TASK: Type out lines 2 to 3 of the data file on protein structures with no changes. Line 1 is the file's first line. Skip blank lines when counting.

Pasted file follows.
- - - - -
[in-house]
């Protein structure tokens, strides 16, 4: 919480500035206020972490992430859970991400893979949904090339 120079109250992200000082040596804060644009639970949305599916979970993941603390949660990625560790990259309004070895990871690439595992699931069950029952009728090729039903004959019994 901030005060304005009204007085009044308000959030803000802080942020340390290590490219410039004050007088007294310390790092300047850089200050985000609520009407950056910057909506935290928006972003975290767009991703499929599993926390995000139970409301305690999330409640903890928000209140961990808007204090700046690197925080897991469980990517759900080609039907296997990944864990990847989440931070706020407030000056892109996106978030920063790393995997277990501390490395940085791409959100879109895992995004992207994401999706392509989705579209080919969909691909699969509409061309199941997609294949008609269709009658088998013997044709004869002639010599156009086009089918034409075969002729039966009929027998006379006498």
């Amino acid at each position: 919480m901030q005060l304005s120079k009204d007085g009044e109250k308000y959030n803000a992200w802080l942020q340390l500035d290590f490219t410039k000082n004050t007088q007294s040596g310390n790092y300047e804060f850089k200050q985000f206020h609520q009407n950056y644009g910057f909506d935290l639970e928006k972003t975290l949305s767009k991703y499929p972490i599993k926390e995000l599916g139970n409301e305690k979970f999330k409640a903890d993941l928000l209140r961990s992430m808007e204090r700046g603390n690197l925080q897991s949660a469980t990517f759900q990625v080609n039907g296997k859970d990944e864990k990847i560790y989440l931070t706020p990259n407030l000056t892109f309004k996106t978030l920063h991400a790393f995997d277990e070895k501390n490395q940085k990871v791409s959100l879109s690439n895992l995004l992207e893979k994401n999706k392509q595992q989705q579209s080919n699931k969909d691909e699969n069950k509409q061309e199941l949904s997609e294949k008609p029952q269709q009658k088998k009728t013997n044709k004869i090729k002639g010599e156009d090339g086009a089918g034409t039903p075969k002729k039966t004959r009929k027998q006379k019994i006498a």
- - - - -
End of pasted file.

């Protein structure tokens, strides 16, 4: 919480500035206020972490992430859970991400893979949904090339 120079109250992200000082040596804060644009639970949305599916979970993941603390949660990625560790990259309004070895990871690439595992699931069950029952009728090729039903004959019994 901030005060304005009204007085009044308000959030803000802080942020340390290590490219410039004050007088007294310390790092300047850089200050985000609520009407950056910057909506935290928006972003975290767009991703499929599993926390995000139970409301305690999330409640903890928000209140961990808007204090700046690197925080897991469980990517759900080609039907296997990944864990990847989440931070706020407030000056892109996106978030920063790393995997277990501390490395940085791409959100879109895992995004992207994401999706392509989705579209080919969909691909699969509409061309199941997609294949008609269709009658088998013997044709004869002639010599156009086009089918034409075969002729039966009929027998006379006498």
């Amino acid at each position: 919480m901030q005060l304005s120079k009204d007085g009044e109250k308000y959030n803000a992200w802080l942020q340390l500035d290590f490219t410039k000082n004050t007088q007294s040596g310390n790092y300047e804060f850089k200050q985000f206020h609520q009407n950056y644009g910057f909506d935290l639970e928006k972003t975290l949305s767009k991703y499929p972490i599993k926390e995000l599916g139970n409301e305690k979970f999330k409640a903890d993941l928000l209140r961990s992430m808007e204090r700046g603390n690197l925080q897991s949660a469980t990517f759900q990625v080609n039907g296997k859970d990944e864990k990847i560790y989440l931070t706020p990259n407030l000056t892109f309004k996106t978030l920063h991400a790393f995997d277990e070895k501390n490395q940085k990871v791409s959100l879109s690439n895992l995004l992207e893979k994401n999706k392509q595992q989705q579209s080919n699931k969909d691909e699969n069950k509409q061309e199941l949904s997609e294949k008609p029952q269709q009658k088998k009728t013997n044709k004869i090729k002639g010599e156009d090339g086009a089918g034409t039903p075969k002729k039966t004959r009929k027998q006379k019994i006498a």